and so on for other kth powers.  This then generalizes the difference of two squares to a sum and difference of 2k-1 kth powers.
 
(Update, 11/18/09):  I realized that Boutin's Identity is behind some unusual but elegant identities as the ratio between exponents k and k+2 is simply a rational multiple of (x12+x22+...+xk2).  For the first few k,
 
2[a2+b2][(a+b)2 - (a-b)2] = (a+b)4 - (a-b)4
 

10[a2+b2+c2][(a+b+c)3 - (a-b+c)3 - (a+b-c)3 + (a-b-c)3] = 3[(a+b+c)5 - (a-b+c)5 - (a+b-c)5 + (a-b-c)5]

 

5[a2+b2+c2+d2][(a+b+c-d)4 + (a+b-c+d)4 + (a-b+c+d)4 + (-a+b+c+d)4 - (2a)4 - (2b)4 - (2c)4 - (2d)4] =

(a+b+c-d)6 + (a+b-c+d)6 + (a-b+c+d)6 + (-a+b+c+d)6 - (2a)6 - (2b)6 - (2c)6 - (2d)6

 

and so on, with the last example tweaked a bit and also discussed in Section 8.4.  (End update.)  

 
 
IIIa.  Lagrange’s Polynomial Identity

 

( ∑ ak2) ( ∑ bk2)  = ( ∑ akbk)2 + ∑ (akbj-ajbk)2

 

where the first three summations are from k = 1 to n, while the fourth is 1≤k<j≤n.  For n = 2,3,4 these are,

 

(a12+a22)(b12+b22) = (a1b1+a2b2)2 + (a1b2-a2b1)2

 

(a12+a22+a32)(b12+b22+b32) = (a1b1+a2b2+a3b3)2 + (a1b2-a2b1)2 + (a1b3-a3b1)2 + (a2b3-a3b2)2

 

(a12+a22+a32+a42)(b12+b22+b32+b42) = (a1b1+a2b2+a3b3+a4b4)2 + (a1b2-a2b1)2 + (a1b3-a3b1)2 + (a1b4-a4b1)2 + (a2b3-a3b2)2 + (a2b4-a4b2)2 +(a3b4-a4b3)2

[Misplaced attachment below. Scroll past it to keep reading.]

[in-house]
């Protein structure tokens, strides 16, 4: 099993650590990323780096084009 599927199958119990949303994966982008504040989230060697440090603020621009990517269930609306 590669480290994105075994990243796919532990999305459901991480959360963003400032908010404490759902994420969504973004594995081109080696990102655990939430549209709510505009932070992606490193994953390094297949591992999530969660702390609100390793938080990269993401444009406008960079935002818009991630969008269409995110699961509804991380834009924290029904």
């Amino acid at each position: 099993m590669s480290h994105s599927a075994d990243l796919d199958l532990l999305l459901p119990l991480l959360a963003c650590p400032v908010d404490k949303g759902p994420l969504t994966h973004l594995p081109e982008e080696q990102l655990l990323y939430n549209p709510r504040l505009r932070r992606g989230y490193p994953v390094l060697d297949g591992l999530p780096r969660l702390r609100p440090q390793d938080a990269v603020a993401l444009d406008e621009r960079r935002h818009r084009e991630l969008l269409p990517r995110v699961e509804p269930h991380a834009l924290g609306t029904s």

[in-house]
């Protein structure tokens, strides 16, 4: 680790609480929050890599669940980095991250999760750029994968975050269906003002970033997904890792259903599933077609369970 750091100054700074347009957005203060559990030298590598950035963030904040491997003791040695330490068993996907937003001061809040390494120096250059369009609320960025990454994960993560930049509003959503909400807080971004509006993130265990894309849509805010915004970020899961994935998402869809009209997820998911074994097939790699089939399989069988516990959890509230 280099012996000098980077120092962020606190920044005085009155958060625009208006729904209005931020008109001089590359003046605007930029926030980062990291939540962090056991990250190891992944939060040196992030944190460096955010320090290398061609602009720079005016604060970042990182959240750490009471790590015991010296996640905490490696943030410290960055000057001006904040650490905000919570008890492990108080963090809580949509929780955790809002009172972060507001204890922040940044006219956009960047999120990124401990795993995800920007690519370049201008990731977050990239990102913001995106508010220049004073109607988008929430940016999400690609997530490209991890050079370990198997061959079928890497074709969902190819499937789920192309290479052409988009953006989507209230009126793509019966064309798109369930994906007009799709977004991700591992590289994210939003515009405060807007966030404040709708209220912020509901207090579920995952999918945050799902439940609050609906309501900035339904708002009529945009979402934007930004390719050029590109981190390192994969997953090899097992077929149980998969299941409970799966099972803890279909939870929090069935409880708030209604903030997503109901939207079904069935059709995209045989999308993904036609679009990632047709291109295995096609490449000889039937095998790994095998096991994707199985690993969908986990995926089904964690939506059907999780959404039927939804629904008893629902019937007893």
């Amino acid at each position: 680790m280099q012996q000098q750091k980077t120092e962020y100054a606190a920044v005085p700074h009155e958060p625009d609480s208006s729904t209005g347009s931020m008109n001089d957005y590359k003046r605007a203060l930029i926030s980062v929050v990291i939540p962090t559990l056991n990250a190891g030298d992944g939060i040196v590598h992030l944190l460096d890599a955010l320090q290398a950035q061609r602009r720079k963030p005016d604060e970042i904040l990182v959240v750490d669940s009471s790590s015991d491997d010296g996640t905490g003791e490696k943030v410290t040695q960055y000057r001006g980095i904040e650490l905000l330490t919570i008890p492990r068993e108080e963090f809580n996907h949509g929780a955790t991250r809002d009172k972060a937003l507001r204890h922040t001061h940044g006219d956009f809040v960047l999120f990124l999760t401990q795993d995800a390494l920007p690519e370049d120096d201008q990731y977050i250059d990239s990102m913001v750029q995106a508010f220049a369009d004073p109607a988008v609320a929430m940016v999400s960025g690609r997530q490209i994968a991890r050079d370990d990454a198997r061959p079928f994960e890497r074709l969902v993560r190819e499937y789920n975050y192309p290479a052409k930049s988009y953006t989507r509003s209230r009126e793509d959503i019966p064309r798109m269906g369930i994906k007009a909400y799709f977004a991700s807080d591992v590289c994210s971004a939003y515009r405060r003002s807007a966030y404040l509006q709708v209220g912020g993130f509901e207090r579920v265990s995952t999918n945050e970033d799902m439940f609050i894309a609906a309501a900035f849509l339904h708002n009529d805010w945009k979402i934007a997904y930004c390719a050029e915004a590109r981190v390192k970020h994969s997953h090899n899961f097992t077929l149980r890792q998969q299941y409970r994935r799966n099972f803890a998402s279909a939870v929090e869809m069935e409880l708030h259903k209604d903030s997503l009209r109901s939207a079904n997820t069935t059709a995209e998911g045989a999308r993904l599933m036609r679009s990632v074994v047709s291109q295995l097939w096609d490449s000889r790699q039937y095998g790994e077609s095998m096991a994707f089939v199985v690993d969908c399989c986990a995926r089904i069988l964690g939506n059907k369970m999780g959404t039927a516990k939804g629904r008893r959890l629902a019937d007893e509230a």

and so on.  Note that for n = 4, while it is the sum of seven squares by Lagrange's Identity, it is just the sum of four squares by Euler's Four-Square Identity.  The case n = 3 shows that the product of two sums of three squares is likewise the sum of four squares.
 
 

(Update, 12/21/09):  IIIb.  Lamé-Type Identities

 

(x+y+z)3 - (x3+y3+z3) = 3(x+y)(x+z)(y+z)

(x+y+z)5 - (x5+y5+z5) = 5(x+y)(x+z)(y+z)(x2+y2+z2+xy+xz+yz)

(x+y+z)7 - (x7+y7+z7) = 7(x+y)(x+z)(y+z)((x2+y2+z2+xy+xz+yz)2+xyz(x+y+z))

 

The last was used by Gabriel Lamé in his proof for Fermat’s Last Theorem for k = 7.  (I do not know a simple form for k = 11 and higher primes.)   The form is simpler when z = 0.  Define {a,b,c} = {xy, x+y, x2+xy+y2}.  Then,

 

(x+y)3 - x3 - y3 = 3ab

(x+y)5 - x5 - y5 = 5abc

(x+y)7 - x7 - y7 = 7abc2

(x+y)11 - x11 - y11 = 11abc(a2b2+c3)

(x+y)13 - x13 - y13 = 13abc2(2a2b2+c3)

(x+y)17 - x17 - y17 = 17abc(a4b4+5a2b2c3+c6)

(x+y)19 - x19 - y19 = 19abc2(3a2b2+7a2b2c3+c6)

 

and so on.  Note the slight difference between primes of form 6n-1 and 6n+1.  (End update.)

 

(Update, 12/23/09):   A.Verghote, Piezas
 
Define Fk = xk+yk+zk.  Then,
 

F1F7 - F3F5 = (x+y)(x+z)(y+z) (2F5-F1F4+xyz(5F2-F12)/2)

F1F9 - F3F7 = (x+y)(x+z)(y+z) (2F7-F1F6+xyz(5F4-2F1F3+F22)/2)

F1F11 - F3F9 = (x+y)(x+z)(y+z) (2F9-F1F8+xyz(5F6-2F1F5+2F2F4-F32)/2)

F1F13 - F3F11 = (x+y)(x+z)(y+z) (2F11-F1F10+xyz(5F8-2F1F7+2F2F6-2F3F5+F42)/2)
 
and so on.  When z = 0, the form is much simpler as the long expression on the RHS vanishes.  Verghote provided the first identity, and I used Mathematica to find the higher ones.  After finding the next two, the pattern was easily seen,  though I have no proof it goes on for all F1Fn+2 - F3Fn with odd n > 3, though it will be odd if it stops.  (End update)
 
 
    
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Tito Piezas,
Aug 21, 2010, 12:25 PM